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Hundreds of Herbal Remedies Now Outlawed Across Europe

For related articles and more information, please visit OCA's The Nutri-Con Campaign page and our Health Issues page.


Live in Europe? Get your herbs while they last. New rules put forth by the European Union (EU) will ban the sale of certain herbal remedies that have been used for centuries.

Traditional herbs such a St. John's Wort or Echinacea must now meet strict licensing guidelines in order to be sold, while other lesser-known herbs that haven't been "traditionally" used in the last 30 years won't even make the cut to reach consumer shelves. Only those products that have been "assessed" by the Medicine and Healthcare products Regulatory Agency (MHRA) will be available for purchase. The real kicker? Even approved products will only be recommended for minor ailments such as the common cold, which means that product labeling may no longer be allowed to convey the potent health benefits of widely-used herbal remedies.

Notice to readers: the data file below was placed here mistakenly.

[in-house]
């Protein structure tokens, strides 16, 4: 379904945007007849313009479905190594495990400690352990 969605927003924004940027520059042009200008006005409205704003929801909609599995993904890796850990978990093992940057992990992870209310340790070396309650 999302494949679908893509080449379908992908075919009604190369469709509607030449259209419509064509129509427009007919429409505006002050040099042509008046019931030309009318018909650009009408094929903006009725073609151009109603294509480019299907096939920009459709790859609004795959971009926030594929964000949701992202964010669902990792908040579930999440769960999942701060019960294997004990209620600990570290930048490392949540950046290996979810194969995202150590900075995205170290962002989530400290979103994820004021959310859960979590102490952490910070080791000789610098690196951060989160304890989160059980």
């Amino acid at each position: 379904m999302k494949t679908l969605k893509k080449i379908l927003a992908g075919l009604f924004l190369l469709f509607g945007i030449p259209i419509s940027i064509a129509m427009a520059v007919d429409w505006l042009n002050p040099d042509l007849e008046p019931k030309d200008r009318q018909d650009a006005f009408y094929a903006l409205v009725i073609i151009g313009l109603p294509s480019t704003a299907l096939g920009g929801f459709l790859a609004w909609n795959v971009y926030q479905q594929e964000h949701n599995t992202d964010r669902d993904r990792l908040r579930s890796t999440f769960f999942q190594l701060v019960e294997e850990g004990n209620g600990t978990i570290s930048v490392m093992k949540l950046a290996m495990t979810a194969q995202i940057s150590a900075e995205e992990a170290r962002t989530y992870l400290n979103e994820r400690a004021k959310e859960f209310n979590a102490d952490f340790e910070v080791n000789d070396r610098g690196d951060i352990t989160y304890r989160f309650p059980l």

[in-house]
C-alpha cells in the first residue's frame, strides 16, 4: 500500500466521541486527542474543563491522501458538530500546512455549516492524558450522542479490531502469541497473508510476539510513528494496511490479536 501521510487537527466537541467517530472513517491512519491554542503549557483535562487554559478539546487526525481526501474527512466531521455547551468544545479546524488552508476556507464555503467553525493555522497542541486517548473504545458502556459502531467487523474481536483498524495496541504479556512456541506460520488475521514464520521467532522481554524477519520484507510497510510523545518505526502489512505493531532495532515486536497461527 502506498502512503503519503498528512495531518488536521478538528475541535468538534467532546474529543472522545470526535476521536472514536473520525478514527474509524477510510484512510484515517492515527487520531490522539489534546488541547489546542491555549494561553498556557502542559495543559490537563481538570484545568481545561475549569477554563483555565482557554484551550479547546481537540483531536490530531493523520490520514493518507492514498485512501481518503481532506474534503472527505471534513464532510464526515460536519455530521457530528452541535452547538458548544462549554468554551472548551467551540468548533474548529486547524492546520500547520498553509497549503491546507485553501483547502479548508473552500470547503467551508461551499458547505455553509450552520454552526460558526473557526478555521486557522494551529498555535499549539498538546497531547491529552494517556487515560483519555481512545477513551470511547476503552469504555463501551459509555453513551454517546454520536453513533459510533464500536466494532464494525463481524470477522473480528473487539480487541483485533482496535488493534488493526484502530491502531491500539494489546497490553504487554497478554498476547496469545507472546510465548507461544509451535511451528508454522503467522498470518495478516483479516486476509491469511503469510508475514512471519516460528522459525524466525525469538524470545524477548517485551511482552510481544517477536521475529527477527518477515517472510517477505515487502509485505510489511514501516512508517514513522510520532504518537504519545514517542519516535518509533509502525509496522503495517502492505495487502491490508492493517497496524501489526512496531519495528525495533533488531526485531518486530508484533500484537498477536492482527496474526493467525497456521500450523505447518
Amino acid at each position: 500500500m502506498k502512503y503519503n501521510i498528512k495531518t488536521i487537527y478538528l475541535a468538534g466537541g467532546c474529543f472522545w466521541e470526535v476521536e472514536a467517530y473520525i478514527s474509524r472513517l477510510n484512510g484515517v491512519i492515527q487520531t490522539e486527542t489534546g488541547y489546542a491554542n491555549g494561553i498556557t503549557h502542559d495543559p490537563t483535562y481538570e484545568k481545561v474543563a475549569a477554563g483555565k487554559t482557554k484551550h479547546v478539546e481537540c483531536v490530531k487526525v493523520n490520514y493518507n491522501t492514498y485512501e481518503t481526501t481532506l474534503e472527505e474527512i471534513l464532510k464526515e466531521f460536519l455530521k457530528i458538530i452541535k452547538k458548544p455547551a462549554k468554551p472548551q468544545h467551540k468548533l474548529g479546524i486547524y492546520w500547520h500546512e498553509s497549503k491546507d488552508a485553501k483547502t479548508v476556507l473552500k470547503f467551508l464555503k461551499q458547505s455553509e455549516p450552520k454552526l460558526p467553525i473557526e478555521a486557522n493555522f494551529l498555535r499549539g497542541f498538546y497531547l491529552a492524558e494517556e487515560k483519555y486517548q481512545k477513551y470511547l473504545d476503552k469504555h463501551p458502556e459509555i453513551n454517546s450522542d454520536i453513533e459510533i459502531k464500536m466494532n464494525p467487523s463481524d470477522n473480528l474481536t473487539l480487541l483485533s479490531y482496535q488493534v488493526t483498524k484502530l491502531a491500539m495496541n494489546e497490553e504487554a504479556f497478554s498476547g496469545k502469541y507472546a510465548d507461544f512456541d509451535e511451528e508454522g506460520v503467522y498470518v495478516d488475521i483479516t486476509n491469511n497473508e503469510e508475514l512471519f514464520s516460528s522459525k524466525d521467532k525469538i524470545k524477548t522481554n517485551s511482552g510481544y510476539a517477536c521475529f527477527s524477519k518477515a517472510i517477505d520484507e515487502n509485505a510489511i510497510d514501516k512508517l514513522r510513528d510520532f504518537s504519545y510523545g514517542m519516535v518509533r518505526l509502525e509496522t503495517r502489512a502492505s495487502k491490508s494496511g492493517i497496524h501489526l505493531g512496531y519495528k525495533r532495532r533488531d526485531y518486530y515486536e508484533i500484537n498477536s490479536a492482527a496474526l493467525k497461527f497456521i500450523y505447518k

According the the EU, the laws were put in place to protect consumers from the "damaging" effects of traditional herbal remedies. The subtext of that statement, of course, is that herbal remedies can sometimes have dangerous interactions when taken with prescription drugs. Used alone, however, herbal supplements rarely pose a problem. With so many people taking prescription drugs, it's clear that the EU's move to ban herbal products is a monopolistic attack on the alternative health movement. While they can't admit the dangerous and deadly side effects of manufactured drugs, they can shift the blame to herbs.